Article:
When considering modern IFR operations, let’s consider three big wins:
- The more information, the better. (But learn how to parse it and notan not over-fixateover fixate.)
- The less mental gymnastics you need to do to see where you are the better. The less you need to do for anything (fuel remaining to the minute?) is also good.
- Cross checking against a second AHRS input is valuable. Having your iPad take input from a Stratus and having the iPad mounted in a fixed position gives you a complete backupback up system should everything really go sideways.
Put another way - steam gauge panels will soon be oddities and museum pieces, there is no other good ending for a design that served well in its time, but today is noticeably handicapping a pilot who could have a vastly more efficient scan.
The Take Aways for The Buyer
When you are making an offer on an aircraft to purchase, build a continuum of where the avionics lie from current state to optimal state. Then make a note of what you’ll need to do to make it safe. Here are a few rules that might be considered best practices if you are going to flying IFR regularly for business, charter or some other regular need:
#1 Trustworthy Autopilot: Make sure you have a trustworthy autopilot. You not only test it at acquisition time, but you make a quick determination that it can be serviced. It was also not installed in the aircraft during the Reagan, Bush 1 or Clinton administrations.
#2 Coupled Approaches: During the pre-buy you should be able to do a test flight and fly multiple coupled approaches with minimal fuss. If you can’t or the autopilot lacks this functionality, then consider a big discount since you’ll be paying for this. In today’s rapid- fire IFR world, having ‘George’ do the work (whileand you observeing) is how the pros do it. You should do it that way too except when you are practicing hand flying deliberately.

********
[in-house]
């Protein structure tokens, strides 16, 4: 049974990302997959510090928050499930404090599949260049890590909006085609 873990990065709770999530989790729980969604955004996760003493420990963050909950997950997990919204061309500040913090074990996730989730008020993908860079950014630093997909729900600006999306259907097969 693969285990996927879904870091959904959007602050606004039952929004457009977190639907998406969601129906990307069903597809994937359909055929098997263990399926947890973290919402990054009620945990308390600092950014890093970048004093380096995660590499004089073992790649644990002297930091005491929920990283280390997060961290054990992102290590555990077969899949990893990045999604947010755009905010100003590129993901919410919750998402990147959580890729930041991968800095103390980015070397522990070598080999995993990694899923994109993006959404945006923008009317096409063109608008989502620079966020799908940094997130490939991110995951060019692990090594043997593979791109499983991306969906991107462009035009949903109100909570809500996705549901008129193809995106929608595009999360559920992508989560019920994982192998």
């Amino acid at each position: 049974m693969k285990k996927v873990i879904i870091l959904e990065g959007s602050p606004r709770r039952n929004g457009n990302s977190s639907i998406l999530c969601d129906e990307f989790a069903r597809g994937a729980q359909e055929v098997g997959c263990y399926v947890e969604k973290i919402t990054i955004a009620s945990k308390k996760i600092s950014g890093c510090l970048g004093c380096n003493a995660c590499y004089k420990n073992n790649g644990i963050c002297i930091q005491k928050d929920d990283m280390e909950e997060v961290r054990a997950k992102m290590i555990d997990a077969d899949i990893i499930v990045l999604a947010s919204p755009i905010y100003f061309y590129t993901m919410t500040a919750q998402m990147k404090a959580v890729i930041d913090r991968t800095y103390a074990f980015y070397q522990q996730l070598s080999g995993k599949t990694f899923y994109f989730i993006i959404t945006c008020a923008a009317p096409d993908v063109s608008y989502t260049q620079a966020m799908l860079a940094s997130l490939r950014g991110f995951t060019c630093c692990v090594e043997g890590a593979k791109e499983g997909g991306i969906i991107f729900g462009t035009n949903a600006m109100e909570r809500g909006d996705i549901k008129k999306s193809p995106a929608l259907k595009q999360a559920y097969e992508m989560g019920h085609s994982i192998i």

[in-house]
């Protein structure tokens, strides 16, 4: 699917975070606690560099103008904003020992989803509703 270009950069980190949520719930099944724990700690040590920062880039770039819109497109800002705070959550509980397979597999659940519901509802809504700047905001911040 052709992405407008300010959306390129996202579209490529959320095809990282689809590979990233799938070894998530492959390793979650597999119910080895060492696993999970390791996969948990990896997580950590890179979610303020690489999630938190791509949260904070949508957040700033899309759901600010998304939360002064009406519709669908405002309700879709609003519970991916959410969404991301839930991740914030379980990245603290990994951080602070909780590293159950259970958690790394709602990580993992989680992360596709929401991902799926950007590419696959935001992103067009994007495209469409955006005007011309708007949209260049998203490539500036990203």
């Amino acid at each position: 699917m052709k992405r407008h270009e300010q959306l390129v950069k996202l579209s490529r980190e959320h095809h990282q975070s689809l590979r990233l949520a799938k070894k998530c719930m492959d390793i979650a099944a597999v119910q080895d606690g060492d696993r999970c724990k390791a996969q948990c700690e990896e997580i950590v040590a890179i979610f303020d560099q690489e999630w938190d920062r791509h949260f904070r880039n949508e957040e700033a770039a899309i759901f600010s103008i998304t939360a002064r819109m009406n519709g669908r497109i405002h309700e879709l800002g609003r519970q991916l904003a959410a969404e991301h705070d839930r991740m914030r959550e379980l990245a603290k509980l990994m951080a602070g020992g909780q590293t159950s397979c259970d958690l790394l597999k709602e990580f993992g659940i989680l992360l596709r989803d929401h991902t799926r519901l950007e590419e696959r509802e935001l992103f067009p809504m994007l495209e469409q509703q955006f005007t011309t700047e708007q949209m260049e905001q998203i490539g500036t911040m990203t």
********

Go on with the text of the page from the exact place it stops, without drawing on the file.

#3 Glass Talks: All too frequently in a Frankenstein-ed panel you’ll see a beautiful MFD- type upgrade, but it will be on an island by itself. Be sure that your panel (be it all glass or a glass / steam hybrid) can communicate with each element seamlessly. Examples of things to look for are:
- Where does NAV display on a CDI besides the glass itself? Can you select / deselect that easily? (What “mode” you are in - i.e. heading vs. nav vs. approach is a surprising amount of accidents / situational awareness events).
- When you are conducting approaches, how does your fancy glass handle a VLOC vs. a GPS approach? Is there human involvement to discern, or is the unit smart enough to know what type of approach?
In the end your panel should be able to have you engage the autopilot after take off and then bring you down to minimums on your approach. If you can’t do this comfortably, seamlessly, and intuitively – , or watch someone do it during the test flight –, then look deeper and start thinking about some potential discounts to bringmake the price in- line with the market of current aircraft and the panel in-line with the trappings of comfortable, contemporary safety.